An increasing number of school districts and charter school organizations in California are offering either the SAT or ACT, the other college readiness test, for free to all high school juniors. Newly published research concluded that one benefit — a statistically significant increase in four-year college enrollment — shows the effort is a smart investment.
In 2016-17, 22 districts offered the SAT for free, compared with only four districts two years earlier, according to the College Board, which administers the SAT. An additional six districts, plus 10 charter school organizations and Catholic schools and a county office of education, offered the ACT for free last year. Together, they include some of the state’s largest districts and charters: Santa Ana and Aspire Public Schools (ACT), and Long Beach, Fresno, San Jose and Oakland (SAT).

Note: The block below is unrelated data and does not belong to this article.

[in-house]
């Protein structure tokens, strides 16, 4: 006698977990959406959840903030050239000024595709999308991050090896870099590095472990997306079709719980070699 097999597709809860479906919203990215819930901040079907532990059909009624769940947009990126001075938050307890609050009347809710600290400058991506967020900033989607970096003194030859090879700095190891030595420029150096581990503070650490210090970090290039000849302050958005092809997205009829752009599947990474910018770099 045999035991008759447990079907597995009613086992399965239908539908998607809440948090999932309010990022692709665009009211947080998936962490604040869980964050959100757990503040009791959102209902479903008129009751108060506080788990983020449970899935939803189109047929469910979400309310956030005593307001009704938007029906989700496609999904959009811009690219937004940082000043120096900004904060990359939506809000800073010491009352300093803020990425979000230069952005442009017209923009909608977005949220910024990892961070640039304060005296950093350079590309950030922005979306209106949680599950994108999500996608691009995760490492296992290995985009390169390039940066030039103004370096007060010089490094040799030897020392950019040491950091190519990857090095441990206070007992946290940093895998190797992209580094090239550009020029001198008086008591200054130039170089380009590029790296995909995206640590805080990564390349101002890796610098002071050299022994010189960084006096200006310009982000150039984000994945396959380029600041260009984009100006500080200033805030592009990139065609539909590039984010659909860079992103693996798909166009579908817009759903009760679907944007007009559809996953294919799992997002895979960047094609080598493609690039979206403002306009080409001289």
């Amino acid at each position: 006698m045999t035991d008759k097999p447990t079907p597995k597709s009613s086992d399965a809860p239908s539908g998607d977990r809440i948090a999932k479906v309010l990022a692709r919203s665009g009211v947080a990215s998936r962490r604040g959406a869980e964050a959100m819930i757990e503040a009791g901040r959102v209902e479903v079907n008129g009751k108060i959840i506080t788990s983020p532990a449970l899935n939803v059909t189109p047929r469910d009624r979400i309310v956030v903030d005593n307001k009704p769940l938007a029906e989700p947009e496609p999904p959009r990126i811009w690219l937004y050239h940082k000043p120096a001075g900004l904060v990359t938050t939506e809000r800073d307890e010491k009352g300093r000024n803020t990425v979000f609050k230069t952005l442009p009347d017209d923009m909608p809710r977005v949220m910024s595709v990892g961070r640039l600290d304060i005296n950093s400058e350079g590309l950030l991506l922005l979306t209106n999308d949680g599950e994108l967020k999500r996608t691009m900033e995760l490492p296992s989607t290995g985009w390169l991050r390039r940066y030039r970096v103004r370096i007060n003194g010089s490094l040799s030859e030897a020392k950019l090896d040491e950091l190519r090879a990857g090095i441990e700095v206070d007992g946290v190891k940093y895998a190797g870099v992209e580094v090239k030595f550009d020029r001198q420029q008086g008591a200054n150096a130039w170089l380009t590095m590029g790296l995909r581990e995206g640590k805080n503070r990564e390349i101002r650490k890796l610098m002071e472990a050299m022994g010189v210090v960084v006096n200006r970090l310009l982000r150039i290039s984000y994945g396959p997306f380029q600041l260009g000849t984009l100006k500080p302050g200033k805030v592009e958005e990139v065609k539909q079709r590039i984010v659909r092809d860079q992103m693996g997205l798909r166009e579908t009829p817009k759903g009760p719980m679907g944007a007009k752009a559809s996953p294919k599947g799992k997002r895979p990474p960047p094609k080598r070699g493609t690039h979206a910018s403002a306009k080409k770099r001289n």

Superintendents say administering the test during the school day to all students has sharply increased the numbers of students who take it — especially among low-income students. SAT and ACT charge $42 per student for the basic test, about $60 with an essay, although districts can negotiate a discount. Long Beach paid $36 per student, according to the district.
Superintendents say a free SAT or ACT for all juniors also helps raise aspirations for all students.
“We see it as valuable,” said Richard Sheehan, superintendent of Covina-Valley Unified District in Los Angeles County, which introduced the SAT for all two years ago. “It creates a high level of expectations, part of our culture of college and career readiness,” and helped raise the percentage of…
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